It is a most beautiful tune ("Oh Tannenbaum") and the poem itself is strikingly meaningful.

But today, elements of society in Maryland are saying that the song is racist.  I don't see it by any stretch of the imagination. 

So, here again we have a state song that is under attack, even though it is much loved and has been around for almost a century and a half.

Then there is the case of the former state song of Virginia---the beautiful and wistful "Carry Me Back to Old Virginny", authored by James A Bland.  This story is particularly delicious because Bland was a black man who was an accomplished songwriter and musician.  The lyrics to "Carry Me Back to Old Virginny"  refer to an old slave who longs for the old days when  "Massa and Missus" were still alive.  The song was judged Politically Incorrect in 1997 after being the official state song since 1940.  I could not tell you what song replaced it as the official state song.  I could look it up, but as Rhett Butler said, I don't give a damn.

Then there is the case of editing history by excluding works of literature.  When I was a school boy, I studied the works of Joel Chandler Harris.  Mr Harris created a character named Uncle Remus who told stories to children.  These stories were wonderful tales much like nursery rhymes or fables---but told by the African-American Remus in southern negro dialect.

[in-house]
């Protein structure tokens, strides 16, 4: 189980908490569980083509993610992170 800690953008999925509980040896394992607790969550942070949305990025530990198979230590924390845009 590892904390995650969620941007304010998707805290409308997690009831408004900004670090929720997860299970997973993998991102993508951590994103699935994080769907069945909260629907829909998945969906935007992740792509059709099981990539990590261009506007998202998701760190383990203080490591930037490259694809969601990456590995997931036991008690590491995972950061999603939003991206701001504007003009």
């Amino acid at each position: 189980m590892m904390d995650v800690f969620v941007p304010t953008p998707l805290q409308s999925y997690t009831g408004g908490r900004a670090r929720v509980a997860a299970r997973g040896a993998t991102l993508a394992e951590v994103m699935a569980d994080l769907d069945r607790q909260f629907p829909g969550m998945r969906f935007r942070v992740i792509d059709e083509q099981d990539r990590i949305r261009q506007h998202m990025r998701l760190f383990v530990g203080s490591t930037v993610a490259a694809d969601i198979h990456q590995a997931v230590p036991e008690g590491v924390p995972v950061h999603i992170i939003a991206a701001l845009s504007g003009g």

Joel Chandler Harris
Harris' book was published in 1881, and served as a delightfiul teaching and entertainment vehicle---through folk tales, animal stories and songs.  His characters Br'er (Brother) Rabbit, Br'er Fox and Br'er Bear and the Tar Baby were loved far and wide.  Until around 1970, that is, when Harris' works were judged Politically Incorrect and began to disappear from libraries and book stores.  I'm so glad I was able to become familiar with these wonderful characters before they became a footnote.